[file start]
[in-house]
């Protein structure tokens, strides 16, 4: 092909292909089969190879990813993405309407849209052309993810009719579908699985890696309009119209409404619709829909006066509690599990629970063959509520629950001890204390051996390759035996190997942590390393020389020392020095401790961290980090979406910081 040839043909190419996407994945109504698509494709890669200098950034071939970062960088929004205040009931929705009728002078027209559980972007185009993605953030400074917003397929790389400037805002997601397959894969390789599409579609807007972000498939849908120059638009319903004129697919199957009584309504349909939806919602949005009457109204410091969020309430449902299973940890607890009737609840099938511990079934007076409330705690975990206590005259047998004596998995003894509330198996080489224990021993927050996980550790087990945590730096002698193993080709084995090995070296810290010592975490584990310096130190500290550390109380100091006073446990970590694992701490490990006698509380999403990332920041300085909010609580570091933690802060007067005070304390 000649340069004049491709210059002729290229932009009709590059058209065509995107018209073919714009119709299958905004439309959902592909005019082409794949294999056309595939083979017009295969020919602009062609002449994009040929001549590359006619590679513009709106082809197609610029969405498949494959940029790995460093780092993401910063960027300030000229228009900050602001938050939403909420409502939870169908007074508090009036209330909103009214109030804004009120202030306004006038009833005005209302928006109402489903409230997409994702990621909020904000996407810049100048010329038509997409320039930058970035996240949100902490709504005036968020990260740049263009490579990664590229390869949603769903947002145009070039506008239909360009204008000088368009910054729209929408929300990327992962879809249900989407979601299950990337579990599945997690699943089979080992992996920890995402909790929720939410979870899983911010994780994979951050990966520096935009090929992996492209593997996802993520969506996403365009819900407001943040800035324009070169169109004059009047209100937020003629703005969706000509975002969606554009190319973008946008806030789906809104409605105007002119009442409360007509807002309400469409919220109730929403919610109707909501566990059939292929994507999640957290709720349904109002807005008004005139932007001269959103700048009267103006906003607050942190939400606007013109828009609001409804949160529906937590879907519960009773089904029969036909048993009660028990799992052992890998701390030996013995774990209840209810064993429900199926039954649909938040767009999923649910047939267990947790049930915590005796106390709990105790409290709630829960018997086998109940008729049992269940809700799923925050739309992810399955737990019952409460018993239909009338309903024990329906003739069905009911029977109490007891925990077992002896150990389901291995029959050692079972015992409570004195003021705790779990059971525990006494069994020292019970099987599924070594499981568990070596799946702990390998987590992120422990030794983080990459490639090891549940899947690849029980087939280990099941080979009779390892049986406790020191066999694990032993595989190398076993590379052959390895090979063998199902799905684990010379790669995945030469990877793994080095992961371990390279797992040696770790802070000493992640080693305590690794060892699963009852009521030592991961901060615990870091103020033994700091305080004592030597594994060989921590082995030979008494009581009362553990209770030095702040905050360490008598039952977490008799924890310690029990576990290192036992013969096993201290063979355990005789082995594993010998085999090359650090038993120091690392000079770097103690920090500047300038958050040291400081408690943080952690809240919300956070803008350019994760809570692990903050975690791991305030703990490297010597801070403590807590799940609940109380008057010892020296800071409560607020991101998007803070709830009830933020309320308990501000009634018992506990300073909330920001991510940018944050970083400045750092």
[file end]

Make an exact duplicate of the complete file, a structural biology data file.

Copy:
[in-house]
């Protein structure tokens, strides 16, 4: 092909292909089969190879990813993405309407849209052309993810009719579908699985890696309009119209409404619709829909006066509690599990629970063959509520629950001890204390051996390759035996190997942590390393020389020392020095401790961290980090979406910081 040839043909190419996407994945109504698509494709890669200098950034071939970062960088929004205040009931929705009728002078027209559980972007185009993605953030400074917003397929790389400037805002997601397959894969390789599409579609807007972000498939849908120059638009319903004129697919199957009584309504349909939806919602949005009457109204410091969020309430449902299973940890607890009737609840099938511990079934007076409330705690975990206590005259047998004596998995003894509330198996080489224990021993927050996980550790087990945590730096002698193993080709084995090995070296810290010592975490584990310096130190500290550390109380100091006073446990970590694992701490490990006698509380999403990332920041300085909010609580570091933690802060007067005070304390 000649340069004049491709210059002729290229932009009709590059058209065509995107018209073919714009119709299958905004439309959902592909005019082409794949294999056309595939083979017009295969020919602009062609002449994009040929001549590359006619590679513009709106082809197609610029969405498949494959940029790995460093780092993401910063960027300030000229228009900050602001938050939403909420409502939870169908007074508090009036209330909103009214109030804004009120202030306004006038009833005005209302928006109402489903409230997409994702990621909020904000996407810049100048010329038509997409320039930058970035996240949100902490709504005036968020990260740049263009490579990664590229390869949603769903947002145009070039506008239909360009204008000088368009910054729209929408929300990327992962879809249900989407979601299950990337579990599945997690699943089979080992992996920890995402909790929720939410979870899983911010994780994979951050990966520096935009090929992996492209593997996802993520969506996403365009819900407001943040800035324009070169169109004059009047209100937020003629703005969706000509975002969606554009190319973008946008806030789906809104409605105007002119009442409360007509807002309400469409919220109730929403919610109707909501566990059939292929994507999640957290709720349904109002807005008004005139932007001269959103700048009267103006906003607050942190939400606007013109828009609001409804949160529906937590879907519960009773089904029969036909048993009660028990799992052992890998701390030996013995774990209840209810064993429900199926039954649909938040767009999923649910047939267990947790049930915590005796106390709990105790409290709630829960018997086998109940008729049992269940809700799923925050739309992810399955737990019952409460018993239909009338309903024990329906003739069905009911029977109490007891925990077992002896150990389901291995029959050692079972015992409570004195003021705790779990059971525990006494069994020292019970099987599924070594499981568990070596799946702990390998987590992120422990030794983080990459490639090891549940899947690849029980087939280990099941080979009779390892049986406790020191066999694990032993595989190398076993590379052959390895090979063998199902799905684990010379790669995945030469990877793994080095992961371990390279797992040696770790802070000493992640080693305590690794060892699963009852009521030592991961901060615990870091103020033994700091305080004592030597594994060989921590082995030979008494009581009362553990209770030095702040905050360490008598039952977490008799924890310690029990576990290192036992013969096993201290063979355990005789082995594993010998085999090359650090038993120091690392000079770097103690920090500047300038958050040291400081408690943080952690809240919300956070803008350019994760809570692990903050975690791991305030703990490297010597801070403590807590799940609940109380008057010892020296800071409560607020991101998007803070709830009830933020309320308990501000009634018992506990300073909330920001991510940018944050970083400045750092």